Traditional products– of the cluster Is the low priced rayon stoles and Arafat scarves priced at Rs 35 to Rs 42/- including raw material and wages of weaving. Strength of the cluster – Weavers have great weaving skills and knowledge of weaving structures and patterns and motivation to adapt to new designs. Challenge was - For sustainability they have to adapt and cater to wider market segment unlike their present image of creating only low cost, cheap quality stoles ie TO CREATE AND ESTABLISH A NEW BRAND – with emphasis on Sustainable Development- the future milestone.
DEVELOPMENT in WEAVING PATTERNS & COLOUR COMBINATION Stoles
INTRODUCTION OF SURFACE EMBELLISHMENT SKILLS Block Printing
INTRODUCTION OF ALTERNATE YARNS in Weaving- Introduced alternative natural yarns like ---- Eri silk, Muga silk,& Bamboo yarns in weaving stoles. Attempts were also made to use Mulberry silk and wool.
PRODUCT DIVERSIFICATION Home Furnising range
IMPACT of this intervention The cluster could adapt for a wider and varied market segment by positioning its products differently. A much improved range and quality of products in terms of weaving quality, dyeing and colouring and design and colour combinations. Great improvements in the per stole wages earned by the weaver. They are almost able to get three times the price of the stoles with quality and design interventions.
Sustainable Textiles– in news “Recycling the Dead” Turns Cremated Remains Into Textiles for Products IKEA Pledges to Transition to 100% “ Better Cotton ” by 2015 Designer Suzanne Lee “ Grows ” a Wardrobe From Bacteria Fashionably Natural Opens LA Fashion Week ECOLLECTION DAY 2: Fresh Eco-Friendly Fashions SUSTAINABLE STYLE SUNDAY: Exception de Mixmind by Ma Ke Solar Harvesting Textiles Energize ‘ Soft House ’ Nike Accelerates Sustainable Textiles DENMARK: Sustainable textiles fair to launch in September’2013 by CIFF Discovery of -Recron ® Green
Scientific Instruments Cluster, Ambala,Haryana Ambala Cantt is a hub for scientific instruments with more than 800 units engaged in this business. Is employing more 4000 skilled and semi-skilled people. Using more than 50 types of different raw material to manufacture more than 20,000 different types of instruments, which are being used in schools, colleges, engineering institutes, medical colleges, hospitals, universities, research laboratories, quality control lab of industries and defence/space applications. The annual turnover of the industry is approx. 800 crore with approx 200 crore being the export cater destinations in Africa, the Far East and the Middle East. The larger players sell to the United States and Europe.
12 Industrial clusters from the city of AMBALA 1. Electronics Ambala 2 Heating Equipments Ambala 3 Physics Instruments Ambala 4 Optical Instruments Ambala 5 Pharmacy &Pharmacology Ambala 6 Woodware Ambala 7 Electrical Ambala 8 Biological Microscope Ambala 9 Clean Air Equipments Ambala 10 Glassware Ambala 11 Opthalmology Ambala 12 Home Appliances Ambala “Ambala main koi bhukha nahi marta, lekin koi tarakki nahi karta” …one of the MSME unit owner at Ambala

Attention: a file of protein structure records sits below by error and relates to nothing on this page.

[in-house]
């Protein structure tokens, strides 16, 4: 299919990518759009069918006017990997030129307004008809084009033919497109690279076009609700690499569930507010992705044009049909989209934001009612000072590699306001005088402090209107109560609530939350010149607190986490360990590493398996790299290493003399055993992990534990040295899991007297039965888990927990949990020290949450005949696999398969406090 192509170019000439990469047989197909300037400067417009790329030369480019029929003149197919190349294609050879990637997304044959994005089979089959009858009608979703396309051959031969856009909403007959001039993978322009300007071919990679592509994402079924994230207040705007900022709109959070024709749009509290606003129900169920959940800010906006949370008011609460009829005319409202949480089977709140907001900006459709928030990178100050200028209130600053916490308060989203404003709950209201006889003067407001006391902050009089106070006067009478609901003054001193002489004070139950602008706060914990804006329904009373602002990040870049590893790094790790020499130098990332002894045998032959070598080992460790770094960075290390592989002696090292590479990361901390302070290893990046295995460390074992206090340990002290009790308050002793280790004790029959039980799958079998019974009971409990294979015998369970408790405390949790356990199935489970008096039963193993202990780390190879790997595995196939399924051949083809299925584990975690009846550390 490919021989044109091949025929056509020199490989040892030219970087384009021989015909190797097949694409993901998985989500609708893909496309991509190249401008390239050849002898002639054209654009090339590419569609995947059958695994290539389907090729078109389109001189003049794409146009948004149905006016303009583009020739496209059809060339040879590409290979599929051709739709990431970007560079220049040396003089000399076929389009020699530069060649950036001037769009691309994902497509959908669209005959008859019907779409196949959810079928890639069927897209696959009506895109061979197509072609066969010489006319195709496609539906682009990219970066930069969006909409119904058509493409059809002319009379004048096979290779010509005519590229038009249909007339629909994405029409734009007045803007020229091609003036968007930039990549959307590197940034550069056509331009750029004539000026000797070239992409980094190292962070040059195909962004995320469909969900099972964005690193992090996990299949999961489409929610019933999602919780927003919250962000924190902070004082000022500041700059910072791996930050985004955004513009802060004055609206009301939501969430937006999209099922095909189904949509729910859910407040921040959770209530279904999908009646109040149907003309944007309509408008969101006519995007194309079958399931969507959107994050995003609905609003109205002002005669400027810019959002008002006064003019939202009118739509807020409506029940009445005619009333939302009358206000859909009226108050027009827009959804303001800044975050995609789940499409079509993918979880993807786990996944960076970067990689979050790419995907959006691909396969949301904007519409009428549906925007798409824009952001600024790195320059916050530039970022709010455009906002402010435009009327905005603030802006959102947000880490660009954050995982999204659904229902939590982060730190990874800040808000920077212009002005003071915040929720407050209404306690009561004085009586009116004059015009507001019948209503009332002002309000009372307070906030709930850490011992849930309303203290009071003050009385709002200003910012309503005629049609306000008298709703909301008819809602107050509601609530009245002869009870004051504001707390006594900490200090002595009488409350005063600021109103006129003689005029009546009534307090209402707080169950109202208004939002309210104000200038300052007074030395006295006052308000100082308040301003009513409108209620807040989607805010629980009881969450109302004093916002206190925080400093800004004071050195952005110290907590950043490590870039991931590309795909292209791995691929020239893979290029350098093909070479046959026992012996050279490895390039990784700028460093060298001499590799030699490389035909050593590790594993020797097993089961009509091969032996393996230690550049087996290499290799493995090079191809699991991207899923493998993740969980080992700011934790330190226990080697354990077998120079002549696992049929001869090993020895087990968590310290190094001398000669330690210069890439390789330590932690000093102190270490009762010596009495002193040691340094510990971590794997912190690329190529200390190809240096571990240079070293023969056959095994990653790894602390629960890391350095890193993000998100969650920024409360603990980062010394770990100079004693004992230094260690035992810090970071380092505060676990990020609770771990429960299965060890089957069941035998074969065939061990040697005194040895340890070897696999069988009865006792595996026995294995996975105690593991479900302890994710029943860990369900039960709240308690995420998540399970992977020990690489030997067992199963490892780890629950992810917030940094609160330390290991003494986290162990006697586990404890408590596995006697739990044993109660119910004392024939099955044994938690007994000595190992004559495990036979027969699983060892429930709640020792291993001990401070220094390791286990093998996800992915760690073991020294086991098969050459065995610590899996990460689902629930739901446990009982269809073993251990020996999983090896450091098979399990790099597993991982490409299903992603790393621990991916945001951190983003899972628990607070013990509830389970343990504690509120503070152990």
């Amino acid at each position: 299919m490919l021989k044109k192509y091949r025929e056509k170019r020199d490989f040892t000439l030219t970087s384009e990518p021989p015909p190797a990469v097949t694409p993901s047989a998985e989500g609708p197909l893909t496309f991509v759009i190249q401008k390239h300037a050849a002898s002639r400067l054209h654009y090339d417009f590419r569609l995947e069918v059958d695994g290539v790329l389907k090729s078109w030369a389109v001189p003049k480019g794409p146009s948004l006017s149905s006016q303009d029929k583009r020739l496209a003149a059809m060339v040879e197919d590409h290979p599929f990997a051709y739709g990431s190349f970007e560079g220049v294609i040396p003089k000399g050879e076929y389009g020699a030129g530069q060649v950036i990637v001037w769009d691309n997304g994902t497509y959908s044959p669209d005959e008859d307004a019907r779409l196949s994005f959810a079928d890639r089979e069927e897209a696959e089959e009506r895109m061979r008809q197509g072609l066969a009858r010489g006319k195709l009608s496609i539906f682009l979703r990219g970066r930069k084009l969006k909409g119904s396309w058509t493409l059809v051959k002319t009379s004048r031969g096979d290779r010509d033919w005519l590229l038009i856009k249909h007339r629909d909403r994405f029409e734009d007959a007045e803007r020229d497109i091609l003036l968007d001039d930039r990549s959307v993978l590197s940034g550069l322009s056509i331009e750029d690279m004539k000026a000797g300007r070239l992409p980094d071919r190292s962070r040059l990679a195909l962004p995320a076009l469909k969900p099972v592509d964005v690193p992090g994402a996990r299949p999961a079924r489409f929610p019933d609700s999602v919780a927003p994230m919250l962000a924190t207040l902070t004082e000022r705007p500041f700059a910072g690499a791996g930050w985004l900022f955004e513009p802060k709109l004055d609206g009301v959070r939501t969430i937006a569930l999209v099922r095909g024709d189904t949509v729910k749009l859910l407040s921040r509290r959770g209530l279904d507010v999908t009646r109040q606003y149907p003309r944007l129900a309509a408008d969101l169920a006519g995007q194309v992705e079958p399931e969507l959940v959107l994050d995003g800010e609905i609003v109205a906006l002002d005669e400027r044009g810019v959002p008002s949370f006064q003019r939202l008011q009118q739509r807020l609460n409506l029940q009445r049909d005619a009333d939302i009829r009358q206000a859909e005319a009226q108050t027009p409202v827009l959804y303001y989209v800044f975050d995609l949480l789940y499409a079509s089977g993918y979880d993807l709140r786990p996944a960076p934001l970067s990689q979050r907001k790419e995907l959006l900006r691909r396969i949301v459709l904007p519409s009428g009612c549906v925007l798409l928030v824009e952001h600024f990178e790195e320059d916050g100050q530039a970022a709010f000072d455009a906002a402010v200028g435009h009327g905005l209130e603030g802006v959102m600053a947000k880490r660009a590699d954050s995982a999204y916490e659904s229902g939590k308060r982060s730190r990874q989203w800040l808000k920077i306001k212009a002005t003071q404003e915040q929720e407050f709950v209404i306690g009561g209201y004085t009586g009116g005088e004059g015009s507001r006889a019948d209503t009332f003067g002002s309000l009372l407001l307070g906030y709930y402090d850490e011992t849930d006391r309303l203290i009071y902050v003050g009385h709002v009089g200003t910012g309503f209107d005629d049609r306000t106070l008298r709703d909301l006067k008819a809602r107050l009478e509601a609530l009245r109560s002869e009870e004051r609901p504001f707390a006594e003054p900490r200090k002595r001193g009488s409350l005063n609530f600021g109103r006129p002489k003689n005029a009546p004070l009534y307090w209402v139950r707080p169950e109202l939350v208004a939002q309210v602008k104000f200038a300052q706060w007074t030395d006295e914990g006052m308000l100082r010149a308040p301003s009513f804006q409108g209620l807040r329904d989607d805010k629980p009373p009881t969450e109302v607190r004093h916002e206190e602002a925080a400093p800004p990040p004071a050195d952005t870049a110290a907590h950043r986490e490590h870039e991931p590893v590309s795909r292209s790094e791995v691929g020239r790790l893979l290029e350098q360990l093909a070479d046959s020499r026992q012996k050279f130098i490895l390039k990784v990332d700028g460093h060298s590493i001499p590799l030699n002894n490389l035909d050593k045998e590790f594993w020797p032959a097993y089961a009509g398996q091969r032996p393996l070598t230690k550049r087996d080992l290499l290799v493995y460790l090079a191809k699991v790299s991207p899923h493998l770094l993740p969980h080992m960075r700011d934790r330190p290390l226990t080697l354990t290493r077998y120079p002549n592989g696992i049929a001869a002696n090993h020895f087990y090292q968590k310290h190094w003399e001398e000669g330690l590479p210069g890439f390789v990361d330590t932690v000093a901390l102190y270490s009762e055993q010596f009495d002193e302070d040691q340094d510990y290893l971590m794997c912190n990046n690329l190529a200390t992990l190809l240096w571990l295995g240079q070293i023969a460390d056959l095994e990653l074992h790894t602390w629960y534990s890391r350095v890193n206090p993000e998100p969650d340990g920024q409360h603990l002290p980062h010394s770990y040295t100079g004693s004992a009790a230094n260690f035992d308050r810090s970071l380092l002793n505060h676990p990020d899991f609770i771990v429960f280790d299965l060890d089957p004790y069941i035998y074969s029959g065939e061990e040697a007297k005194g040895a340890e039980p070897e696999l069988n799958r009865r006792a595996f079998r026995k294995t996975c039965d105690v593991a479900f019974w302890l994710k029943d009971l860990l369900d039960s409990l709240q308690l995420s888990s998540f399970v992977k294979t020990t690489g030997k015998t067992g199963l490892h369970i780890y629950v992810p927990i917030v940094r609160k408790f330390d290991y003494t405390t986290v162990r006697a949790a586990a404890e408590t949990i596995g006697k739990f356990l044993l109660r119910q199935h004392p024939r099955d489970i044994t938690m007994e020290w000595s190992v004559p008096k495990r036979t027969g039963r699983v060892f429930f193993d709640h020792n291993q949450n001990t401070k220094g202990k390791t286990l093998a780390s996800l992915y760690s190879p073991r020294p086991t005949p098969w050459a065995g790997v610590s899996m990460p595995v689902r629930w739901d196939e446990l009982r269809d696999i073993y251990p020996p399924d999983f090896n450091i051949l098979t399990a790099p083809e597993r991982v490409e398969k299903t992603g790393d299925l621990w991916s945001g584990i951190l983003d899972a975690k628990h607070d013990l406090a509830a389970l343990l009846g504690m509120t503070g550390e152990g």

The cluster Ambala-- today The Ambala Scientific Instruments Cluster almost 100 years old but the complacency among the players, is today struggling for survival. It was a flourishing industrial centre until the late 1990s, but the rapid pace of change in the business environment in post-liberalisation India and growing competition in the international market has jeopardised its future. Over the years, manufacturing activity in the cluster has declined in the absence of technology upgradation. The technology used, is obsolete. The demand for scientific instruments is nevertheless increasing. So those who once manufactured them now find it more profitable to import products from China and trade in them. About 400 of the 1,000 enterprises in this hundred-year-old cluster are now purely traders. Scientific instrument manufacturing runs on low margins, We have consequently lost the competitive edge in the global market as well as the domestic market,” he said. The cluster, has the potential to yield annual sales revenue of Rs10,000 crore, but is doing business of only about Rs1,000 crore. A large chunk of this is accounted for by a couple of big players which have the funds to invest in R&D.
Need is to achieve the unified ecological approach- ----Taking the positive strengths of both clusters systems – The robustness and emotional stability of the traditional clusters and the technology advancement and future vision of the Modern clusters in the most balanced harmonious manner.
A FOOD FOR THOUGHT IS’ NT IT IS AMAZING, JUST BY TAKING A DECISION OF USING DESIGN AS A TOOL FOR THE SUSTAINED DEVELOPMENT OF OUR LOCAL MSME WHAT WE ARE FURTHER DOING IS STOPPING MIGRATION FROM SMALL TOWNS TO CITIES. STOPPING CORRUPTION & MAL PRACTICES. MAKING OUR VILLAGES/TOWNS MORE SOCIO ECONOMIC POWERFUL. PROVIDING BETTER STANDARD OF LIVING FOR ALL. INCREASING THE FLOW OF FOREIGN CURRENCY IN OUR COUNTRY. BY FOLLOWING THE TRADITIONAL GREENER PRACTICES WE WOULD CONTRIBUTE OUR PART IN SAVING MOTHER EARTH.
The biggest challenge is then to keep abreast with the changing paradigm to be able to ADAPT INNOVATE and ADOPT THANK YOU yahoo.co.in;